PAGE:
NaNo What–O?

If you cruise the internet in search of ideas for writing and other information, chances are good that you’ve stumbled upon the mention of NaNoWriMo at least once. At first, it may look like just a bunch of letters thrown out there, especially when it’s written in lowercase: nanowrimo. Whichever way it’s written, it still means the same thing: National Novel Writing Month.

So, when is this novel writing month? November.

According to the NaNoWriMo web site, “National Novel Writing Month is a fun, seat-of-your-pants approach to novel writing” in which writers from around the world partake in a thirty day writing event with the ultimate goal of reaching a personal quota of 50,000 words or more.

There were a total of 256,618 participants for 2011. Out of those who registered, 36,843 writers crossed the threshold of the word count set at 50,000. Don’t allow this little bit of news to trouble you, though. You could very well be one of those 36,843 who will cross the finish line this year, or help to increase the number for the 2012 event. Of course, you won’t know unless you sign up and join in the fun!

If you would like to take part, the first thing you need to do is stop by the NaNoWriMo web site to enroll in the program. For more information, be sure to stop by the How NaNoWriMo Works page for a better understanding of how the event flows.

Aspiring young writers are welcome to join in the fun by registering for the NaNoWriMo Young Writers Program. This month-long creative challenge for children and teenagers offers each of them a chance to converse with other young writers, gain insight from established authors, and take on the experience of being a participant of a challenge of their creativity that they will not soon forget.

The Office of Letters and Light brings so much more to the world of writers with other programs that inspire the creativity in writers of all ages. With a variety of writing challenges and getaways that include lots of time for writing and sharing ideas, it should come as no surprise that they offer much more fun stuff.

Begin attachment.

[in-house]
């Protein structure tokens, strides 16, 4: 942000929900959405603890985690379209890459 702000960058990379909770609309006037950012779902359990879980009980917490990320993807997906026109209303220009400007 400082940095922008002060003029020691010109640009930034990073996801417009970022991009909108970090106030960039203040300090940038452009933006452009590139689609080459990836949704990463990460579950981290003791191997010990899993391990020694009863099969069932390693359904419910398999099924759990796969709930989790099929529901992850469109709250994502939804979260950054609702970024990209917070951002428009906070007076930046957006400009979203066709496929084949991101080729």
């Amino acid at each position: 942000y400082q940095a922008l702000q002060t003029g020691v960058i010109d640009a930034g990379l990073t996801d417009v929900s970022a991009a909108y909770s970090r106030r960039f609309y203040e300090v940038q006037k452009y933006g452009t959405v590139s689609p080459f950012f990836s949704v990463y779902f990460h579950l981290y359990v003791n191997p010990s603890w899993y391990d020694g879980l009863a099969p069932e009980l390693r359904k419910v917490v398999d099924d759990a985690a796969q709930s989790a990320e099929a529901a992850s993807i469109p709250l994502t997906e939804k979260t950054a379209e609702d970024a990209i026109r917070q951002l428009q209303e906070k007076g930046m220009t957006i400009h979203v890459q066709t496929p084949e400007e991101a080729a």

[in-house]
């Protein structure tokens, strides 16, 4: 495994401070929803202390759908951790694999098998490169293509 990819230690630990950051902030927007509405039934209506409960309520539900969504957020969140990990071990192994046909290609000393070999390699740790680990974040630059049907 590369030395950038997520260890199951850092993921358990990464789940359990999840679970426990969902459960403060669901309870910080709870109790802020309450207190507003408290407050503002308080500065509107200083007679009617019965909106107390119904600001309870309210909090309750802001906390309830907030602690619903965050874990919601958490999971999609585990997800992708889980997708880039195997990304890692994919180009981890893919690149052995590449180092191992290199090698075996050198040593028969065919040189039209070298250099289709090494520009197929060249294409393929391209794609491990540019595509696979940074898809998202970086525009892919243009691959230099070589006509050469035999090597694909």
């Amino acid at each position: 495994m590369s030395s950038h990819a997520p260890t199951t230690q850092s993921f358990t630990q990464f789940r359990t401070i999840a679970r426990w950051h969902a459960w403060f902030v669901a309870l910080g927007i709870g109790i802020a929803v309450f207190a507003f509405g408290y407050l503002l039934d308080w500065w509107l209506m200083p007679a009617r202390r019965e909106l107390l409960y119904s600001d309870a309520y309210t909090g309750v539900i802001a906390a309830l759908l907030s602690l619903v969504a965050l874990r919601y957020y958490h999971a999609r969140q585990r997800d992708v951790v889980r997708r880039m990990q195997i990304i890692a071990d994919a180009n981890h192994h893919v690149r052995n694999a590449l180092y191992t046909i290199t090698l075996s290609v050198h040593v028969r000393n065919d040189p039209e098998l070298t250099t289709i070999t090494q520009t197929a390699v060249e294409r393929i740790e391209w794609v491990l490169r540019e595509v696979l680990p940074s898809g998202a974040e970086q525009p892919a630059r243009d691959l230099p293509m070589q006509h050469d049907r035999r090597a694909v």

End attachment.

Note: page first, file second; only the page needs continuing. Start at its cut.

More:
Pep Talks that inspire creativity, Web Badges to display on your web site or blog, and a Word Count Scoreboard are just a few of the many fun things available. Whether it’s help with NaNoWriMo you are after or you’re searching for new and inspiring ideas, the forums are surely one of the best ways to find like-minded people who want you to succeed just as much as you do.

With all of the writing events and support offered from The Office of Letters and Light and from so many other writers, there’s just no reason not to jump into the fun and start writing!


Web sites for more information:

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20 thoughts on “NaNo What–O?

  1. I’ve done NaNoWriMo for three years in a row–and won each time! :) It’s super fun if you love to write. The write-ins are awesome, and the encouragement from the NaNoWriMo staff is great.
    I can’t recommend it enough. Writers just starting out and more experienced novelists alike can benefit from this challenge.

    • Ahh! Another competitive writer! — I am sure you’ve got what it takes to blow the finish line banner off of the posts. Keep your head up and stay focused. Remember, writers are allowed to do the necessary research and character building that will allow for a smooth process; though they’re not allowed to begin their story until November 1st.

  2. I see that every year. If I wasn’t so busy writing papers I’d do it. It’s on my wish list. Every year I say, maybe next year. Then I ask if that is an excuse? :)Hah! So it goes for those of us who write.

    • Typo taken care of, but don’t expect it too often.

      So, are you participating this year?

      It seems many people are looking forward to participating. Even I’m thinking about joining the fun.

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